The rap cosmos is crowded with celebrities and legends and wannabe icons, and among the dazzling superstars at the very top is Nas, today’s participant. Nas grew up in the gritty Queensbridge Housing Projects in Queens. His home was different from many of the others there - he and his brother were loved, cared for, his home had books and music and laughter. He managed to escape the fate of most of his friends there - who are either dead, or spending time in jail. In 1994, he released an album, Illmatic, that made people sit up and take notice and that helped to propel him to a rarefied perch in the rap stratosphere. He has been called a poetic sage, and his words and music have been described as sublimely lyrical, superbly fluid and highly literate. Nas’s Illmatic has garnered gushing praise; it has often been called the greatest hip-hop album of all time.
It is to Clemente’s credit that he, inhabiting and experiencing a world vastly different from Nas’s would want to talk to him and learn about him; it is to Nas’s credit that he accepted Clemente’s invitation.
Finally, the doors opened and we surged in. A few minutes later, there they were, Clemente and Nas! Tim McHenry, the brilliant and creative director of programming at the Rubin Museum made the introductions: Clemente, the artist who ran away to find his voice; and Nas, whose voice, his lyrics and poetry, bubbled out of the wellspring of his life here in this city, his hometown. The one, whose paintings and sculptures sparked by his travels far and wide tried, among other things, to make the arcane and the ancient connect with the present; the other whose music and words try to make sense of and transcend the horrors of ghetto life. Two artists, illuminating human experience, sharing it with the world.
The dialogue got off to a flat start. Nas was clearly exhausted and his body language seemed to indicate that he really did not want to be here: he leaned far back in his chair, away from Clemente, and he would not look directly at him, but from the corner of his eyes, wary, on guard. His voice was was soft, a bit raspy. At that moment, he seemed like the farthest thing from a poetic sage or sublime lyricist; he just looked like a tired young man. But Clemente was not deterred by this. Gentle, smiling, calm, he got the conversation moving, in no hurry for anything dramatic or exciting. He has steeped himself in Buddhism and he has learned patience, has cultivated serenity. I could see Nas starting to relax, to drop that watchful mask.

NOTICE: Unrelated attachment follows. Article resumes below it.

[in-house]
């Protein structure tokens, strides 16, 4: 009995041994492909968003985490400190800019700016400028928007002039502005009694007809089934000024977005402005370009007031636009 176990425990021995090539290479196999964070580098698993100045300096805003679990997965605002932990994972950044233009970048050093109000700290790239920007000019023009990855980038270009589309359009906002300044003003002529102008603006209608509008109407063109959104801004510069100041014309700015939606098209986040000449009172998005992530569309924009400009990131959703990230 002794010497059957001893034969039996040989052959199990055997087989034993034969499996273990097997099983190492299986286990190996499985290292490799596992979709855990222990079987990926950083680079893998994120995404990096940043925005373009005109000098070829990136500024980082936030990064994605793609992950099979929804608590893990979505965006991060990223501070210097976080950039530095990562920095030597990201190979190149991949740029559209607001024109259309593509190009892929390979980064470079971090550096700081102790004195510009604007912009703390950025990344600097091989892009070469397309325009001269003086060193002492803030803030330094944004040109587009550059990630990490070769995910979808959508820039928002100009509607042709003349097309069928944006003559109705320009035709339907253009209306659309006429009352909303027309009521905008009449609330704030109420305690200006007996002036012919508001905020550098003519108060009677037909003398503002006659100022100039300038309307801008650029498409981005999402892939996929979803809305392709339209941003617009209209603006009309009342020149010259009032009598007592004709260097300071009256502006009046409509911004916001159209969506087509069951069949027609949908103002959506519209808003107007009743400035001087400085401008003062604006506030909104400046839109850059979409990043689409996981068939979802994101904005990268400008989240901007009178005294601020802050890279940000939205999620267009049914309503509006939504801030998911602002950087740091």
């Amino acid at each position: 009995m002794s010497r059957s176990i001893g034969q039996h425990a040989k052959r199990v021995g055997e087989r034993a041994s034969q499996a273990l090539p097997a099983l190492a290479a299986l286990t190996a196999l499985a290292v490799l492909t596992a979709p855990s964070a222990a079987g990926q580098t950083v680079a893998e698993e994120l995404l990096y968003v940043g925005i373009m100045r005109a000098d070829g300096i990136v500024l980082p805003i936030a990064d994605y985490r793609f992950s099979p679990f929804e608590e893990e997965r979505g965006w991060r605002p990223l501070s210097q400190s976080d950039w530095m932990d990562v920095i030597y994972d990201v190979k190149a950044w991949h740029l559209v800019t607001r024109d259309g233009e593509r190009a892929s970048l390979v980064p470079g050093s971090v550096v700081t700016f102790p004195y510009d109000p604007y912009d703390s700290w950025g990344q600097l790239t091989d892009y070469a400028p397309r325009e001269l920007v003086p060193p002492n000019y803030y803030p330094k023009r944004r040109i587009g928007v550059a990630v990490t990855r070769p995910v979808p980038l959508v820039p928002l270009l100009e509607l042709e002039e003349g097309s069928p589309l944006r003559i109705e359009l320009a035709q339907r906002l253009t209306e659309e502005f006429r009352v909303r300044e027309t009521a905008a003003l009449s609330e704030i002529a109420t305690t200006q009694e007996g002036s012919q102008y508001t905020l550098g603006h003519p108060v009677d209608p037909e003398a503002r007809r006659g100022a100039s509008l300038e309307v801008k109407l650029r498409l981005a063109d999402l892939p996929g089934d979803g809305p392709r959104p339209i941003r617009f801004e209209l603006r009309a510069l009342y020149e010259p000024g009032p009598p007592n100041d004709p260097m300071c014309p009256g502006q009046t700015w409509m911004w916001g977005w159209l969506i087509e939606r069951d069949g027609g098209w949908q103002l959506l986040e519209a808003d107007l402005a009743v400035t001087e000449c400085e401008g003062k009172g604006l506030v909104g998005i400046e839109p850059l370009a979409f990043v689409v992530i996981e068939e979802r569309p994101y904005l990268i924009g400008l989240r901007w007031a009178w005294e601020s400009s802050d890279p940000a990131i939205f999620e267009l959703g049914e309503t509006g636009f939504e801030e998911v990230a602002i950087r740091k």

The conversation was supposed to open with an exchanging of gifts - what those gifts would be, would be revealed on the stage, and they could serve as a conversation-starter, a catalyst of sorts. Clemente had brought something like looked like a doll-sized hat atop a stick. He said it was a Yoruba talisman, a sort of divine message-transmitter. This was what I understood - between Clemente’s thick Italian accent and soft voice and an inadequate mike, I found it difficult to follow some of what was said. He (Nas) was a bit taken aback, I could see; as someone who was probably accustomed to receiving expensive gifts he didn’t know quite what to make of this humble stick. It did break the ice a bit, though; Nas couldn’t help smiling; a small chuckle escaped his lips. Clemente sat back, smiling. He had done his homework: he knew that Nas was interested in the Yoruba culture of Nigeria, that he had visited Nigeria. Nas had not brought anything along, but he took the hat off his head and presented it to Clemente, who received it with delight.
Slowly, Nas warmed up; unhurriedly, Clemente listened, always attentive, always smiling. Nas spoke about his fascination for the art and history of Nigeria, a country he described as interesting, poor, corrupt, complicated, impossible to fix. Did you know, interjected Clemente, that in faraway Brazil ancient Yoruba practices are still alive? Nas leaned forward, looked Clemente in the eye, smiled. Wow, he said, softly.
The conversation picked up steam. Clemente mentioned a French writer from the 1850s (I did not catch the name) who asked the question: can there be great art without danger? What did Nas think of this? Another smile from Nas; the world is a jumble, he said, but we cannot live in fear. Not a direct answer, but perhaps a statement of fact about his life. Clemente’s next question was a reference to rap, the medium for Nas’s art, that it was very new. What did Nas consider old?